Robert Stevenson and Justin Dillon’s book Engaging environmental education addresses the critical challenges of making environmental education engaging for students and citizens. The book examines many case studies that emphasize different socio-cultural approaches to environmental learning within and outside formal education contexts.

Cover art for Teaching in a Climate CrisisListen to: Teaching in a Climate Crisis

Hosts Yana Lee & Jackson Fowlow from OISE’s Master of Teaching program, discuss how teachers can best address the climate crisis, and who’s leading the way here in Canada? The podcast has a number of insightful and inspiring discussions; however,   Episode 7: Leading Research, and Hope is an interesting conversation about climate change education, and teaching evidence-based hope in classrooms.

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Math Reads: Curriculum Resources and Children’s Literature

The OISE Library in September compiled a list of math-related teaching material and picture books to celebrate Science Literacy week. We’ve highlighted a few of these resources here.

Curriculum Resources to Merge Storytelling and Math

cover of Cowboys Count, Monkeys Measure, and Princesses Problem Solve by Jane M. Wilburne and Mary Napoli

Educators can explore the relationship between storytelling and foundational math concepts in Jane M. Wilburne and Mary Napoli’s 2011 educator guide Cowboys Count, Monkeys Measure, and Princesses Problem Solve. The authors provide a list of over 40 stories along with example lessons and a lesson planning template, equipping teachers with tools to readily introduce this math–language arts approach to students in pre-K to grade three.

In The Power of Picture Books in Teaching Math and Science, Lynn Columbia (2017) recommends a similar story-driven method for teaching math concepts—ranging from arithmetic to geometry—to pre-kindergarten to grade 8 students. Lynn offers over 50 math and science lessons that depend on stories, including Paul Fleischman’s Weslandia (1999) in which an imaginative boy builds a civilization and Graeme Base’s The Water Hole (2001) which examines habitats and endangered species. Blending literacy and numeracy, the integrated curriculum described in Lynn’s text helps students meaningfully connect with math and science.

cover of The Power of Picture Books in Teaching Math and Science by Lynn Columbia
cover of Exploring Maths through Stories and Rhymes: Active Learning in the Early Years by Janet Rees

Janet Rees is equally enthusiastic about incorporating picture books into math lessons in Exploring Maths through Stories and Rhymes: Active Learning in the Early Years (2019). Just as valuable as stories are nursery rhymes as both can make math less daunting. Storybooks and nursery rhymes, according to Janet, are welcoming environments for strengthening problem-solving skills and investigating key math topics, such as counting, addition and subtraction, measurement, and shapes.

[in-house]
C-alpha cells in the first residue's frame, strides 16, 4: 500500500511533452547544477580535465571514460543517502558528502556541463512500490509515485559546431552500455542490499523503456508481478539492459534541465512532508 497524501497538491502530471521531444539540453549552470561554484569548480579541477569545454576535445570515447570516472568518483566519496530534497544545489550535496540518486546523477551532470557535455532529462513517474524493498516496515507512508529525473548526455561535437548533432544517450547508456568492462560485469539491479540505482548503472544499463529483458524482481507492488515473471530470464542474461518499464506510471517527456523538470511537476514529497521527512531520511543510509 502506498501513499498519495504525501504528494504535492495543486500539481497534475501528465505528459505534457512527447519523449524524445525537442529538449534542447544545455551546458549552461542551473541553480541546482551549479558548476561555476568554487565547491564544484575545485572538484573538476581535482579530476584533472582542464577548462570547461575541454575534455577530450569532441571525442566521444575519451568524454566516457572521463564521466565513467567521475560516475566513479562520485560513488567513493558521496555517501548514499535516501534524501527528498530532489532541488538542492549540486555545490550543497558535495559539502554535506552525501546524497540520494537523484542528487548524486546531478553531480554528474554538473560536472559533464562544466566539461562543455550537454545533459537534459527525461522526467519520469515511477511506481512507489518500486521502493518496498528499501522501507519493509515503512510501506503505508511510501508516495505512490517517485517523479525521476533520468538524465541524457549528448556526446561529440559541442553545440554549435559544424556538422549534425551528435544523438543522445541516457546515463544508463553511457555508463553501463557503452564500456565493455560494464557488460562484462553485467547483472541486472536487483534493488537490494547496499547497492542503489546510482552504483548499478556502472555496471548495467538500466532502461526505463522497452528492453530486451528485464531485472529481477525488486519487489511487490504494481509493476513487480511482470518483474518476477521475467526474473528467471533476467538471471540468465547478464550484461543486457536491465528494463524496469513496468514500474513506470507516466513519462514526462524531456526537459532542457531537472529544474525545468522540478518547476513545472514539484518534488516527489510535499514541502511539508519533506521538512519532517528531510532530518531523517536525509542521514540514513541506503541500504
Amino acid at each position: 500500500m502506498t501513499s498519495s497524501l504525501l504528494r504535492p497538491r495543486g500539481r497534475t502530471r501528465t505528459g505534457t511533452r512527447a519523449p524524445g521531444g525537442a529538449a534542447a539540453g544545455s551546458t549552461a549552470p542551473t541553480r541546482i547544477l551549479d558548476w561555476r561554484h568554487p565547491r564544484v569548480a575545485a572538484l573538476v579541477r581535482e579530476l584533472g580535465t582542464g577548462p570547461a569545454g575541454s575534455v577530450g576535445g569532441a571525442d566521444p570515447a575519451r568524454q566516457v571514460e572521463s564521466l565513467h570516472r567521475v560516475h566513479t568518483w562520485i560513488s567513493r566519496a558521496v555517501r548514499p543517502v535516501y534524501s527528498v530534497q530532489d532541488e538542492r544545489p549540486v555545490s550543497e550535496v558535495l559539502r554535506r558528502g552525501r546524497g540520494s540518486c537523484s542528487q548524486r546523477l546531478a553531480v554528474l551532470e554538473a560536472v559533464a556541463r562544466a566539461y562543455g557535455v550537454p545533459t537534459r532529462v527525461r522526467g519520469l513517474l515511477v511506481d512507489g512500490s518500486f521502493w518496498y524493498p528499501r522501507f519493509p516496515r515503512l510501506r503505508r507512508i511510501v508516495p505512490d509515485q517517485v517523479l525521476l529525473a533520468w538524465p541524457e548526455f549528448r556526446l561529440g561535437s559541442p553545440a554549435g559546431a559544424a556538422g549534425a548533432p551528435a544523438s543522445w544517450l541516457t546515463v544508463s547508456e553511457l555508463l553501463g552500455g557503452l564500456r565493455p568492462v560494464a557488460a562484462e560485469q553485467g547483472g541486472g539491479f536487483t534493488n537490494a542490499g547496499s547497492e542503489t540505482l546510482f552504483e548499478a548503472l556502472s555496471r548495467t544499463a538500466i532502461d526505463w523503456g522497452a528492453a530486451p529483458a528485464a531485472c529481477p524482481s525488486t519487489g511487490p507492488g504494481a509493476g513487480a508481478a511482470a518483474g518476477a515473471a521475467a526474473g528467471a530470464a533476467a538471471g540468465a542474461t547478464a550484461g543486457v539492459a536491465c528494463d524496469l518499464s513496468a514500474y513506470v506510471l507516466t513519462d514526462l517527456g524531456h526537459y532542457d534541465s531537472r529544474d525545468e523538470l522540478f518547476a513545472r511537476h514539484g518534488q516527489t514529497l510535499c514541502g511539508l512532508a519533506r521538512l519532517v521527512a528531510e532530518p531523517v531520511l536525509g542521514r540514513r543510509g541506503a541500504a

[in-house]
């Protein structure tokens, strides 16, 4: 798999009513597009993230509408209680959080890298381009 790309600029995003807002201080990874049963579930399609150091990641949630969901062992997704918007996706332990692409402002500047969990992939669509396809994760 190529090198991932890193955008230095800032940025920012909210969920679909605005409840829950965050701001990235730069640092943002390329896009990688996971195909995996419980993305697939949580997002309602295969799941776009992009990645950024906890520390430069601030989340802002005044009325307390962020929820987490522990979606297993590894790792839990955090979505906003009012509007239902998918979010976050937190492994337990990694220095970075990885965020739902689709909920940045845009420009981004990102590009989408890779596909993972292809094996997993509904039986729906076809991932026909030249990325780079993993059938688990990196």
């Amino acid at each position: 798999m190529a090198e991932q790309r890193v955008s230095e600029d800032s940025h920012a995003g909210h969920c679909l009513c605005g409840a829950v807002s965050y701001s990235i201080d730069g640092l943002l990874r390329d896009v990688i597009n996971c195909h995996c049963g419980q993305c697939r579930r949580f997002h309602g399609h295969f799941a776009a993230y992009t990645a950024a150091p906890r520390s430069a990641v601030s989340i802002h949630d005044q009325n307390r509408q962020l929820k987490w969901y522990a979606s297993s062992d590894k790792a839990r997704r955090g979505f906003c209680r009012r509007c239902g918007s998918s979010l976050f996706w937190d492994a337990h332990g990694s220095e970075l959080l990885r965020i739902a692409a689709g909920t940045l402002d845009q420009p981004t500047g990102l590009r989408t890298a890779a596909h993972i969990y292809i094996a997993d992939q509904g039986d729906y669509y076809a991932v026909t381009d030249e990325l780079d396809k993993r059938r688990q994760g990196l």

Picture Books to Integrate with Math Lessons

Blockhead: The Life of Fibonacci (2010) by Joseph D’Agnese recounts the life history of Italian mathematician Leonardo Fibonacci. Readers come to know Fibonacci as a curious and misunderstood boy who daydreams about numbers. His passion for numbers eventually leads to the discovery of the Fibonacci sequence—a mathematical series found in nature from flower petals to seashells. Blockhead is wonderfully illustrated by John O’Brien with pictures of the Fibonacci sequence that invite readers to actively participate as mathematicians and naturalists in the learning process.

cover of Blockhead: The Life of Fibonacci by Joseph D’Agnese
cover of The Doorbell Rang by Pat Hutchins

In Pat Hutchins’ The Doorbell Rang (1986), Sam and Victoria are preparing to eat freshly baked cookies when the neighbourhood children arrive. Sam and Victoria decide to share their 12 cookies. As more and more children ring the doorbell, it becomes increasingly difficult to divide the cookies. Readers along with Sam and Victoria apply their understanding of division to distribute the cookies fairly. Hutchins’ picture book not only invites young readers to try using math operations, but it also encourages sharing. The book benefits from repetitive language, a simple plot, and what is likely a familiar scenario. 

Anno’s Mysterious Multiplying Jar (1982) is about “one jar and what was inside it.” Readers realize that this jar and its contents explain multiplication and products, specifically factorials. Mitsumasa Anno and Masaichiro Anno make factorials interesting by using detailed, mesmerizing illustrations of islands, mountains, kingdoms, villages, houses, rooms, cupboards, boxes, and jars. They unpack factorials, a topic that can seem complex, with explanations that are engaging and effective.  

cover of Anno's Mysterious Multiplying Jar by Mitsumasa Anno and Masaichiro Anno

Check out these books using the links or our catalogue. For more recommendations, refer to our OISE Library Math Literacy Collections page on the 2022 Science Literacy Library Guide.